The Female Brain, Louann Brizendine

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Women have a biological imperative for insisting that  a new social contract take them and their needs into account.  Our future, and our children’s future, depends on it.

Okay, I’m getting to the point this season where I am starting to find books from all the corners of the house that my mum and dad have read so I can review them for Bookstravaganza.  It’s helping keep some variety in my book list.  This book The Female Brain by Louann Brizendine is unlike anything else I have read so far, so I figured it would be a good addition.

Louann Brizendine is a neuropsychiatrist at the University of California and founder of the Women’s and Teen Girl’s Mood and Hormone Clinic.  Through The Female Brain, Brizendine takes us on a journey through the female brain from infancy through to menopause.  I appreciated how Brizendine broke it down, explaining the hormones that are released at what time, the impacts of these hormones, and what irregularities can occur.   In order to show what is unique to the female brain, Brizendine also involves the male brain as contrast.   I learned a lot of fascinating facts about my brain, but upon the end of this book I still had a lot more questions.  What about the transgendered brain?  Or intersex brain?  I still wonder if this binary of female and male is completely useful still.

Reading The Female Brain, I realized how uncomfortable I was at actually reading her generalizations that all female brains dwell more on emotional and social aspects of interactions, whereas men are more solitary, less affected by others  — apparently baby girls are much more likely to be upset about another baby crying than a baby boy.  Female babies apparently are far more interested in the facial expression, reading emotion and desperate to bond; male babies are more interested in how things in their world work, not people.  And of course, later on, the difference between estrogen and testosterone affects a person in a multitude of ways – not only in libido, but decision making, judgment, listening skills, concentration and verbal processing.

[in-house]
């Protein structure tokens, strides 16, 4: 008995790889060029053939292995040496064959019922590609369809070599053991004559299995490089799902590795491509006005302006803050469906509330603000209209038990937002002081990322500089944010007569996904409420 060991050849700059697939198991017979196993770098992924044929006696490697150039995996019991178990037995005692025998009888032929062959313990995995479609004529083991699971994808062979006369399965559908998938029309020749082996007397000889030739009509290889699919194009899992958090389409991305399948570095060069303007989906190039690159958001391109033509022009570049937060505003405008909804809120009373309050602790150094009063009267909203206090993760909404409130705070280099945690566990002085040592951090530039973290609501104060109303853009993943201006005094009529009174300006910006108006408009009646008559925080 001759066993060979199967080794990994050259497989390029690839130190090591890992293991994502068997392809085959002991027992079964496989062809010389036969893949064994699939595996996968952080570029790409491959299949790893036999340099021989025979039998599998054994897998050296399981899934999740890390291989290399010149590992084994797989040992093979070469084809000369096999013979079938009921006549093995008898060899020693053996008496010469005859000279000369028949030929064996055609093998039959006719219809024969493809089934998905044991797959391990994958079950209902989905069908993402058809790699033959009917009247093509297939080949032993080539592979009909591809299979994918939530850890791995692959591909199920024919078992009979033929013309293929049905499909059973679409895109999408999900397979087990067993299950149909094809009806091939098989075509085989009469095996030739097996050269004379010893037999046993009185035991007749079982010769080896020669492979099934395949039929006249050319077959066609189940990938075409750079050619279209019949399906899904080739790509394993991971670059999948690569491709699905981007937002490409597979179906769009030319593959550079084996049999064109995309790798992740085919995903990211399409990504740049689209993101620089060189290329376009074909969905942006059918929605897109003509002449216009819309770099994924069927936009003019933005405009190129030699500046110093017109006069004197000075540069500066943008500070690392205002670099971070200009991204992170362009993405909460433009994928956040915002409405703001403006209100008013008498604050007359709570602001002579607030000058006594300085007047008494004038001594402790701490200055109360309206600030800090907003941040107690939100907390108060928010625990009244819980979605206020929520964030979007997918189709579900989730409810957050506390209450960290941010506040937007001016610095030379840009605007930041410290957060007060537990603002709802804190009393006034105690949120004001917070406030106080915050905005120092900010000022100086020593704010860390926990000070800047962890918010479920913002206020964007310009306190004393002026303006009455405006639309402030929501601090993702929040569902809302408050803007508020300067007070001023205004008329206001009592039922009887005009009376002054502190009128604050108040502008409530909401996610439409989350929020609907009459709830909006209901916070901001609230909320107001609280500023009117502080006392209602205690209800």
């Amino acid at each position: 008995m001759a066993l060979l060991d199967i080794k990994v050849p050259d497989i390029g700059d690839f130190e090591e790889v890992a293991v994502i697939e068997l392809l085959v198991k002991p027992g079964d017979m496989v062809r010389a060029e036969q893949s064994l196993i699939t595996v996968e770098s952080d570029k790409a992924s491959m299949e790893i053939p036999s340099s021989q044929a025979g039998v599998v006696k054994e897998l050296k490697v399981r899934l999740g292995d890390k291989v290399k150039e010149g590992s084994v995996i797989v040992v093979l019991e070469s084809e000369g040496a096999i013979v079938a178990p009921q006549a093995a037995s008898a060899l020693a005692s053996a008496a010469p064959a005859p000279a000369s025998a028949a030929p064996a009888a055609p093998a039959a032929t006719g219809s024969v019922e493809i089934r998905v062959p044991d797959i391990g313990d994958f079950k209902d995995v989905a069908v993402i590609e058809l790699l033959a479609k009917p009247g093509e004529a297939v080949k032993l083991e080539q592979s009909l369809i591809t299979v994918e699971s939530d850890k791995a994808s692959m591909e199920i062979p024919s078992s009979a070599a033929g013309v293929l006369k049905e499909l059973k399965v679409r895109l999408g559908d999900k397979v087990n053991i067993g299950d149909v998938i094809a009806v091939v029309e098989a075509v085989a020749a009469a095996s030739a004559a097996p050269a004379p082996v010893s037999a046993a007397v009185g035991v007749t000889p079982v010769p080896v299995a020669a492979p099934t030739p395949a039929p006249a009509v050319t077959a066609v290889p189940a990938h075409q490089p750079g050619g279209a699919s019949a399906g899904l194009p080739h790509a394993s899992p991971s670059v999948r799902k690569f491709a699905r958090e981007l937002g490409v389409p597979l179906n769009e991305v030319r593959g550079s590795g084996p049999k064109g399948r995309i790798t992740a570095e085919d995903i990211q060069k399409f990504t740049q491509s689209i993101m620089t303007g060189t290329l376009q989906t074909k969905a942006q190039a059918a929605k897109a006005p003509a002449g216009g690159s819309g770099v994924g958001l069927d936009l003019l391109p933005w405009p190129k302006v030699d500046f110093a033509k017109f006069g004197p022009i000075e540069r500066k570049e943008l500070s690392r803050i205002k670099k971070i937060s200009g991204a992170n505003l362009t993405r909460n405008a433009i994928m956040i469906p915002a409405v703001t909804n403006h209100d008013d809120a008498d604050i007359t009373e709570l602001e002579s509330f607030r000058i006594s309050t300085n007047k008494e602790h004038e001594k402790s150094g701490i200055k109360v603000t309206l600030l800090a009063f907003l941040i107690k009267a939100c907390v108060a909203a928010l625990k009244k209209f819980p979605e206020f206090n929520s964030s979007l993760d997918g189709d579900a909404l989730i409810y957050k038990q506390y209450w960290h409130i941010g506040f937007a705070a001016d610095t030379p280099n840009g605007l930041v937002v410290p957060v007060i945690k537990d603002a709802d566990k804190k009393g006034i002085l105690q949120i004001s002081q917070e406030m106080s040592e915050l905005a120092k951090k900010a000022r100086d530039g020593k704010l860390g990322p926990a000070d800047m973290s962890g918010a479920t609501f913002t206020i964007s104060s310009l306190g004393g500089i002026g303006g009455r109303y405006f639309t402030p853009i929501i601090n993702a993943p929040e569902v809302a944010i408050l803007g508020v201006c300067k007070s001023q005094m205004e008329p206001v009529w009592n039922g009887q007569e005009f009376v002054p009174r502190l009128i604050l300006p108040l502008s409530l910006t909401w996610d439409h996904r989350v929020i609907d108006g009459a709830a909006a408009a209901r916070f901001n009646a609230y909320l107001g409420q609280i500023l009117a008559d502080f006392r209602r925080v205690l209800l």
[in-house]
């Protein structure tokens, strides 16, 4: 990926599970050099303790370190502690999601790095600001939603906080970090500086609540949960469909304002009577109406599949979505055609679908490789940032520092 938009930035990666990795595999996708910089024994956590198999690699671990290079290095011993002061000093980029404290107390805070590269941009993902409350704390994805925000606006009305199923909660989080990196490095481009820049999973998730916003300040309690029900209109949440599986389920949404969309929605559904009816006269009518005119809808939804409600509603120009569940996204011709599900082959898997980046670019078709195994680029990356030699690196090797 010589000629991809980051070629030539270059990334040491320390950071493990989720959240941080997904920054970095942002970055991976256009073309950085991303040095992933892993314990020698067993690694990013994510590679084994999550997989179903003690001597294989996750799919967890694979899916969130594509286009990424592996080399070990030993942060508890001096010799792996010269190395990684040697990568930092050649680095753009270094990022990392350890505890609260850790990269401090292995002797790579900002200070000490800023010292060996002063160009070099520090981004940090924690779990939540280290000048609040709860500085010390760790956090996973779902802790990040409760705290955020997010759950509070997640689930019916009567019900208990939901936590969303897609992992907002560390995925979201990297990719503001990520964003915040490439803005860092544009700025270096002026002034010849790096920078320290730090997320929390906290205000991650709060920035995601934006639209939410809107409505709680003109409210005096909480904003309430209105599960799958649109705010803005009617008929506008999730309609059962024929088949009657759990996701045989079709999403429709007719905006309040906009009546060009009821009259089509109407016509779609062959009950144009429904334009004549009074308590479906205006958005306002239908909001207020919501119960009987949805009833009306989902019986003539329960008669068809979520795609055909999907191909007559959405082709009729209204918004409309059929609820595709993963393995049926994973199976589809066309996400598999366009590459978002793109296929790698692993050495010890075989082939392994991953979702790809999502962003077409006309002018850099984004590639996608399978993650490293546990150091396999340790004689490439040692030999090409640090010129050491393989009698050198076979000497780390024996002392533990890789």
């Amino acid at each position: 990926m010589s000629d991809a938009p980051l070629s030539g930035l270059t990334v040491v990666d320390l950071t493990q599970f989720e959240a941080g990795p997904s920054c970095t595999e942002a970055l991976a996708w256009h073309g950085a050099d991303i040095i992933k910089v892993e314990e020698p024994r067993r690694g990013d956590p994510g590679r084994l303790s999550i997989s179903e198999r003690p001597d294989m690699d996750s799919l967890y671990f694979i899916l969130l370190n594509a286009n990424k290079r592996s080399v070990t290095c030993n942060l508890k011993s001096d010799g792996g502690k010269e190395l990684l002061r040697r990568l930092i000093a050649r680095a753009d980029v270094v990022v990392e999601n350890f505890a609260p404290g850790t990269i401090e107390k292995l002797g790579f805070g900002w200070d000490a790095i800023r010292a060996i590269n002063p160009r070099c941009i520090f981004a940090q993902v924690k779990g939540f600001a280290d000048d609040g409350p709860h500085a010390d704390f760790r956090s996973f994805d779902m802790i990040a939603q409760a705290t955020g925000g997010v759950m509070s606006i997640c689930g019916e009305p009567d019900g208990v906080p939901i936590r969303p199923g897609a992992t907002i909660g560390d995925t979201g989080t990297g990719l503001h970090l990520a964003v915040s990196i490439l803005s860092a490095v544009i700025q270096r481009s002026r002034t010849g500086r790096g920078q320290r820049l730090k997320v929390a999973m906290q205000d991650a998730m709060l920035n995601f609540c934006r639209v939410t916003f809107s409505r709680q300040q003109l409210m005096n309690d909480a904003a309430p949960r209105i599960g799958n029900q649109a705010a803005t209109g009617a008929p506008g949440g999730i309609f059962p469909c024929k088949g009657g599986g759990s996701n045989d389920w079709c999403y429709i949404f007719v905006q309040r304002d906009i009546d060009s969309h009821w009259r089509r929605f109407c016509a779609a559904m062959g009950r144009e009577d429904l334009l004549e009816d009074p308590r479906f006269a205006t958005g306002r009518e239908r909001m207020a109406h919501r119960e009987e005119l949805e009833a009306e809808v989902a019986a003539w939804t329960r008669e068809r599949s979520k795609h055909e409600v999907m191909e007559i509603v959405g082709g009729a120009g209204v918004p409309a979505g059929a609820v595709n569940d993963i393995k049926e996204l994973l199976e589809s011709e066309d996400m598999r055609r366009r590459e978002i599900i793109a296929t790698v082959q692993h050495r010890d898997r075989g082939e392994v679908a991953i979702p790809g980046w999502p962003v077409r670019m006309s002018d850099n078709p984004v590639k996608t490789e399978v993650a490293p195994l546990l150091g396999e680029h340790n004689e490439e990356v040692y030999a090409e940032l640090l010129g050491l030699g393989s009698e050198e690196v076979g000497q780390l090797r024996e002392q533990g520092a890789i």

At the end of The Female Brain Brizendine tries to sooth my concerns, stating the only reason we are uncomfortable with emotional reality of womanhood is that the world we live in now is largely a man’s world, with expectations of women to not be overly emotional, to pursue more intellectual careers than social.  And in a way I have to agree with her.

Books Read: 15

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